In The Ten-Year Nap, novelist Meg Wolitzer delves into the fictional world of four friends, all highly educated working women, who "opt out" of the New York rat race in favour of full-time motherhood. What starts as a short-term gig stretches to a decade, leaving some of them wondering how to fill their 40s. Ms. Wolitzer, herself a mother of two kids aged 13 and 17, has been married for 19 years.
Professional women morphing into stay-at-home mothers is a hot topic. Those who stay at home argue that it's their choice. Others criticize them for dropping the feminist ball.
Everyone wants a life of purpose. It's not that I think there's a war between women who work and those who don't. I don't like the term "mommy wars." It's such a heated subject. The world doesn't make it easy for women. In most jobs, having a child is an inconvenience, or even if it's not inconvenient to take a few minutes off for labour and the release of the placenta, people have an anxiety about others getting ahead. In a corporate world that is generally true. Maybe I'm anti-corporate.
You suggest the desire to stay home is just as much about leaving a job as the children being mothered.
Most women do have to work - it's not about fulfilment. But many jobs are not the person's passion in life. Even though some of us are raised that we can be anything we want, that everyone will find their passion, I don't think that's true. That's what makes the concept of going back to work that much more complicated. If you tackle it in non-fiction, you're generally taking a position, a stand. ... It's a novelist's job to show what it's like.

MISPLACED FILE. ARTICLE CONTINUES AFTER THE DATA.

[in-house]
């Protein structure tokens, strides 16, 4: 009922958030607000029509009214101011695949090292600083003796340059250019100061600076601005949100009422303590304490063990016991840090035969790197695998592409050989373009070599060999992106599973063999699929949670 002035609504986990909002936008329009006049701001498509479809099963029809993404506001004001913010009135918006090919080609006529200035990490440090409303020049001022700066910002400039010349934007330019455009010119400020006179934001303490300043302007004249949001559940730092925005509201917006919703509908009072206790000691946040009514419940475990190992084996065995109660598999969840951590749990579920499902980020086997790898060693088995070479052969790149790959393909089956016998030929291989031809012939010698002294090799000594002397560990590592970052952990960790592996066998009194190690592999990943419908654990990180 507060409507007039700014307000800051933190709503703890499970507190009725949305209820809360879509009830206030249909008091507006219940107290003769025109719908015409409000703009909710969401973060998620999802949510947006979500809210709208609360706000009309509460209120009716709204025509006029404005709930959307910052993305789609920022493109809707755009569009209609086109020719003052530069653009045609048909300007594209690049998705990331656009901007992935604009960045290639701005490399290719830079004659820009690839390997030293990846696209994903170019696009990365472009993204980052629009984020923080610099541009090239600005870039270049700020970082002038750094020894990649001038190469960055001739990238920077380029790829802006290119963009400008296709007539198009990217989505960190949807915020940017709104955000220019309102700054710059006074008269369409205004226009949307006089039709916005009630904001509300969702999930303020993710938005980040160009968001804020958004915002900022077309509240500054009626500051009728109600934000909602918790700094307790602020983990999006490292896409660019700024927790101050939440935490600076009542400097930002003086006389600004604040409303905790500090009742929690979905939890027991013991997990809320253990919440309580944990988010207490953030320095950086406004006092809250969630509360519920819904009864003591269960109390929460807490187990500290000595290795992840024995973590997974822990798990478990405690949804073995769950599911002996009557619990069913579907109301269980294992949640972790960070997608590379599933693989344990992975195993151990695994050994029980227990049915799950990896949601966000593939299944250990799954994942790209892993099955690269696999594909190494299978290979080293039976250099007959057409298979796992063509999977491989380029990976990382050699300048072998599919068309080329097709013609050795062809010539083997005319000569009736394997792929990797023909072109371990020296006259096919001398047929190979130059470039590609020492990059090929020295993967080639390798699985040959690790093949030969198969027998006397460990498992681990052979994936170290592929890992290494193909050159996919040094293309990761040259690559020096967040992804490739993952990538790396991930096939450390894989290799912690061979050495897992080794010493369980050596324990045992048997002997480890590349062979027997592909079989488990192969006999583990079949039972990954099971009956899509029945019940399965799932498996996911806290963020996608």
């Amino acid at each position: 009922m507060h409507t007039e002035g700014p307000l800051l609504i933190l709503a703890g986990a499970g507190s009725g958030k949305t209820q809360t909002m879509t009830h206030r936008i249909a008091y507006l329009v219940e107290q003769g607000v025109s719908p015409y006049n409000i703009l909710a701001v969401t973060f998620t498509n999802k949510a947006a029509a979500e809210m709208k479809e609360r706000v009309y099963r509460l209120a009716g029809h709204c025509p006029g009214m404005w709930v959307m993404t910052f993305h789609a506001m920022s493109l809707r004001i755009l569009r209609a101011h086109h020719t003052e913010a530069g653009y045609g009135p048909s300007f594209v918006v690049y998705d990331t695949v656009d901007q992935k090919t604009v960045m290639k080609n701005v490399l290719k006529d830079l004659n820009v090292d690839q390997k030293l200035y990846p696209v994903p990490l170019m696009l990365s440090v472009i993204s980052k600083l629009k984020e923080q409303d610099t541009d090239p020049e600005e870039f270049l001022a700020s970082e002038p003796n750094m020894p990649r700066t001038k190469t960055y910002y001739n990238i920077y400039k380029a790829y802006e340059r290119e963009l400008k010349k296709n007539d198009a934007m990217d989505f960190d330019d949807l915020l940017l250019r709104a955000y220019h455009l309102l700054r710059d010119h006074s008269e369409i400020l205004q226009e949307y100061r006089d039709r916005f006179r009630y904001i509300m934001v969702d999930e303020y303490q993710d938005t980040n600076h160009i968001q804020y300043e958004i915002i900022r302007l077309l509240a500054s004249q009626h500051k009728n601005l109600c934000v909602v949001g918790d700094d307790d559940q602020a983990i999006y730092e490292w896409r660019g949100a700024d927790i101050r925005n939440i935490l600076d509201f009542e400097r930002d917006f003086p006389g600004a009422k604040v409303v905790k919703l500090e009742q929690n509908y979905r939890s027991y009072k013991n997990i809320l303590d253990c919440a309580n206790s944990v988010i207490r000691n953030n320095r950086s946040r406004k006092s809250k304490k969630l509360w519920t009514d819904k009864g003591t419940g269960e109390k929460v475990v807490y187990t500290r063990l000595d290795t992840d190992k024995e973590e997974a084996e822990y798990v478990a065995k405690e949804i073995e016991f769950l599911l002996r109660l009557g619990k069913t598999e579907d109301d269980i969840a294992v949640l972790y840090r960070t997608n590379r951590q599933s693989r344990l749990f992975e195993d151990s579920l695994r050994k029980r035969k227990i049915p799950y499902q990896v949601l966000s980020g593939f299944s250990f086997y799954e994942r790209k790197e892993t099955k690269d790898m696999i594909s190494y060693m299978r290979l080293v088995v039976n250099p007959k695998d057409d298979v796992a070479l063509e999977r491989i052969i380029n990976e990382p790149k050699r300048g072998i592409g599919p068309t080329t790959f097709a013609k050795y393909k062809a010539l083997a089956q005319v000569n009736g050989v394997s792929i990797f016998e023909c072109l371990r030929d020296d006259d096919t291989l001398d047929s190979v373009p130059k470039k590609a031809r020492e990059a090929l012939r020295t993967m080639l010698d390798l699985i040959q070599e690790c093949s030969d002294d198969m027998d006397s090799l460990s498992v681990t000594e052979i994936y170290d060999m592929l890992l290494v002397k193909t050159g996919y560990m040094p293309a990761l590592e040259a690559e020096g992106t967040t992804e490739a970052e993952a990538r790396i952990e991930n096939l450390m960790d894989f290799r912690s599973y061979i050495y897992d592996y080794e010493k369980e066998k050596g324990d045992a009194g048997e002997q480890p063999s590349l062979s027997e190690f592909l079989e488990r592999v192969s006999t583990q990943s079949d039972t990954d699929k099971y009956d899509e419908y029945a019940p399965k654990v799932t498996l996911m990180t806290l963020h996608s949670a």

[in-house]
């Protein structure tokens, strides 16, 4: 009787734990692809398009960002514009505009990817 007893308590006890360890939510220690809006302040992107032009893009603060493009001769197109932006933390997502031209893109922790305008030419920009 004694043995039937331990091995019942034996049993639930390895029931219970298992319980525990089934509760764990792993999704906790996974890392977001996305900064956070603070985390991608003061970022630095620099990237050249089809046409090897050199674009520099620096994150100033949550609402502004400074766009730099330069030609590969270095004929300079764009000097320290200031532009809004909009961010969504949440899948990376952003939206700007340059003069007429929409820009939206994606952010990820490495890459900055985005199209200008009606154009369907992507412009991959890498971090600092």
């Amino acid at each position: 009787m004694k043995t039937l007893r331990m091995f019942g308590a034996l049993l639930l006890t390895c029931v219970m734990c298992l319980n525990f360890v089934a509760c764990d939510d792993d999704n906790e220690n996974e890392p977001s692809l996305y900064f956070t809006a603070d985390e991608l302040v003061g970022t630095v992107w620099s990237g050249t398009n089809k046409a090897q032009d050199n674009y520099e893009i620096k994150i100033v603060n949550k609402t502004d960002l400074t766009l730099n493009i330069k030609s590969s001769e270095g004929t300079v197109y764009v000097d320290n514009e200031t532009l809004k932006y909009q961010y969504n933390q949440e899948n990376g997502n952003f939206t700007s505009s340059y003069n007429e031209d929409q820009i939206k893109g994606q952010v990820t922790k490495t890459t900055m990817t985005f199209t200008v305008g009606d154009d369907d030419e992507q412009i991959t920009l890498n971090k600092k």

It took four main characters to show what it's like.
My main character, Amy, is a corporate lawyer who stopped working after her child was born. I had met women who went to law school because they were verbal and smart and didn't want to be lawyers per se, but thought they could do well. A lot of those women did stop working or left law after having children. What if they don't have a passion? Is there shame in that?
Then there's Jill, who lives in the suburbs with her husband and their adopted daughter.
I do have a little fun with that. She won a prize in high school for promise. So many women I know were really precocious, really good at things early on. And what happens if you peak early?
Even Roberta, the artsy one, faces similar quandaries about staying at home with her son.
She's an artist who didn't make it, back in the '80s era of plates being thrown at canvases by big guys. And she felt humiliated being off in female-only galleries and being a second-class citizen in a sense. Maybe you have a passion but you don't make it.
Karen is a math whiz who is devoted to her twins and working husband.
Karen is unambivalent about her life. She is sort of unapologetic about her ability and her desire to stay home as long as she wants. That was me sort of talking to myself: Who is anyone to say how anyone else should live her life? I was more judgmental when I started writing the book. It was more satirical. I was using satirical writing as a way to deflect the complexities of the issue.
One of the characters describes marriage as a secret bargain between husbands and wives.
I also like the line, "Marriage is a long conversation," by another writer. Marriage is both a conversation and a bargain. There are tacit things people get from one another and they're not often stated openly. There are tradeoffs, absolutely. I have met men who married [women with]big careers, too ... they had a certain [Spencer]Tracy and [Katherine]Hepburn banter and if the wife leaves work, they are annoyed at the wife for not being as interesting. There's a painful reality in that.
For those with children, you portray the end of The Ten-Year Nap as sort of the end of a love affair with the child.
I wanted to mark that melancholy many women feel - I know I did. Powerful experiences feel permanent. That's what makes them powerful. When you are with young children and immersed in that world, it has the quality of any powerful and deep experience in that it feels like you're suspended in time. Then, suddenly, you're not. It can be a slap. The child betrays you by growing up.